Right from the beginning of the novel, Fonda Lee builds the tension beautifully, hitting palpable levels as the narrative progresses. She fills her landscape with fascinating characters, particularly the hotheaded Hilo and his sister Shae, who is forced into action by a conflict she wanted no part of. Jade City is thrilling, imaginative, and damn near perfect.
By Becky Lea
Sweetpea – CJ Skuse
Rhiannon appears to be a mild-mannered office junior: patronised by colleagues, cheated on by her boyfriend and subjected to endless wedding and baby talk from her group of friends, aka PICSO (People I Can’t Shake off). But she does have one outlet for her frustrations – murder. Focusing on undesirables justifies her unusual hobby; after all, her friends claim they would kill to protect their children, and nobody is sorry to see the demise of local paedophiles or rapists.
With a tantalising backstory hinting at the origins of her penchant for violence, Sweetpea mixes the mundane with the darkly disturbing; a sibling argument over the empty family home may seem ordinary, but in Rhiannon’s case she’s reluctant to sell because it makes a great place to imprison and torture her long-lost school bully.
Aptly described as “Bridget Jones meets American Psycho,” Rhiannon is a memorably filthy, funny anti-heroine: “I didn’t cut off the penis this time. It’s not a trophy thing with me. That would be stupid, like the burglars who always leave the taps on in Home Alone. Besides, where would I put them all? We’ve only got a two-bed flat. It was hard enough deciding where to put the dehumidifier.”
Her kill list is also scarily relatable – hasn’t everyone contemplated murder when faced with an unavoidable hen weekend?
By Rebecca Clough
The Power – Naomi Alderman
As a piece of speculative fiction, The Power* poses the question ‘What would happen if women were physically stronger than men?’
Naomi Alderman’s book is multivalent, genre-spanning and a straight up page turner. There’s drug running, riots, globe-trotting reporters, all of which is thrilling, but Alderman combines that with endless nuance. She takes every aspect of perceived gender roles, puts them under a microscope and makes us really look at them. The Power doesn’t conform to any of our expectations of how these characters are going to be portrayed or how we expect this kind of narrative to end; it’s full of surprises.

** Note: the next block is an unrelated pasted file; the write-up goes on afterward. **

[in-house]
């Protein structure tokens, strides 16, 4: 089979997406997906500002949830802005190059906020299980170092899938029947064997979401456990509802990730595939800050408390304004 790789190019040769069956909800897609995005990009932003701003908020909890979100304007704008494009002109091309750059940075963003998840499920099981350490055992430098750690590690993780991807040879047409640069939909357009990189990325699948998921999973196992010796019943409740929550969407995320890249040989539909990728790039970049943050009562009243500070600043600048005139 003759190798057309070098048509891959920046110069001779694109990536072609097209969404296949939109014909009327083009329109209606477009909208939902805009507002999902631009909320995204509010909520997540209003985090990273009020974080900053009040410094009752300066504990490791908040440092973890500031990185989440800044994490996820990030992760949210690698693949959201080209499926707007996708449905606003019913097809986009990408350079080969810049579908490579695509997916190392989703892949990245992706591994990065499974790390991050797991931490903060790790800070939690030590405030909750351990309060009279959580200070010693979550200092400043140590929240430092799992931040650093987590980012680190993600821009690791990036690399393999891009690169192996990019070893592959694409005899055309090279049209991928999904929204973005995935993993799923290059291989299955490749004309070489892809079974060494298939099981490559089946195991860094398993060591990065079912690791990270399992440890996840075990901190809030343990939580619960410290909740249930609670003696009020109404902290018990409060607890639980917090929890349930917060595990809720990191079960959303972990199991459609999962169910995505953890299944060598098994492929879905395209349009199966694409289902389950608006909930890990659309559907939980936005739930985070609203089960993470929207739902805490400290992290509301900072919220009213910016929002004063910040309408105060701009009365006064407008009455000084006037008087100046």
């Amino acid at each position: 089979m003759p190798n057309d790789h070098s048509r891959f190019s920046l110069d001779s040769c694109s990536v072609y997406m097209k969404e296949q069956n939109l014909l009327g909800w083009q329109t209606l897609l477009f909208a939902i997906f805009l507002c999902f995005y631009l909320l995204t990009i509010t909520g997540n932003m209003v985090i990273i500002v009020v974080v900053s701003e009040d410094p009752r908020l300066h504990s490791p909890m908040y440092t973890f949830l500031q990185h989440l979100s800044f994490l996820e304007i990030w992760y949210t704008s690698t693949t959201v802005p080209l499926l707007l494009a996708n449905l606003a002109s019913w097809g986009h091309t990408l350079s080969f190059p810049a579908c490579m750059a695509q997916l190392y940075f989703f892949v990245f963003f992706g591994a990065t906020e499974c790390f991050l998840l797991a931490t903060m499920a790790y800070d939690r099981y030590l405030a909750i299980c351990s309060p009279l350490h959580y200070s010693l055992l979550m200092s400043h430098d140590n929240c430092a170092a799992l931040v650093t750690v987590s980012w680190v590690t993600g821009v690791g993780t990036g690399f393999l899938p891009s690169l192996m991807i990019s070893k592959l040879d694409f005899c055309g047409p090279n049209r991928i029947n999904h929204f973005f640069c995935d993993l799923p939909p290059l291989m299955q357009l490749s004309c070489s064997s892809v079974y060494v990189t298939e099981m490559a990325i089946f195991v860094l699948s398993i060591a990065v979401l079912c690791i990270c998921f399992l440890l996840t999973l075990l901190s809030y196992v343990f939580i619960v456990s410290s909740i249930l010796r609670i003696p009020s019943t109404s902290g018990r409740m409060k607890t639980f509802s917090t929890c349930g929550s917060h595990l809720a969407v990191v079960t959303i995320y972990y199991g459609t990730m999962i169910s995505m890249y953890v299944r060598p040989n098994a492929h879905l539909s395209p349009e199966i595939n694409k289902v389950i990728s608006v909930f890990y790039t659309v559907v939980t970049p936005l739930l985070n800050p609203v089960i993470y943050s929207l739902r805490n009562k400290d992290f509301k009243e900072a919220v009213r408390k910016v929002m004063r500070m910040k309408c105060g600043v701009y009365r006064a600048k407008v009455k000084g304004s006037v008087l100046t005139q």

Naomi Alderman would’ve had no idea that 2017 was going to turn out like it has, but in light of recent revelations I think it’s fitting that The Power proffers up no greater explanation to the question “why do people abuse power?” than simply “because they can”.
By Rachel Meaden
*Technically a 2016 publication but was released in paperback this year.
Er, and also… Movie Geek!
Er, our coffee pot doesn’t refill itself, y’know. We wrote a book this year. Lots of you were nice about it and bought it. As a consequence, we’ve moved our choice of coffee from the Poundland into Halesowen to the Asda across the way. If you buy a few more copies of this competitively priced movie nerd book, then we might even have some own-brand biscuits too. If you buy lots, we may consider Den of Geek own-brand biscuits. And who knows? That may be what the world needs right now.
In truth, the book isn’t up to the standards of, say, Philip Pullman. But you’ll hopefully forgive us this once for sneaking a plug in…!
By Simon Brew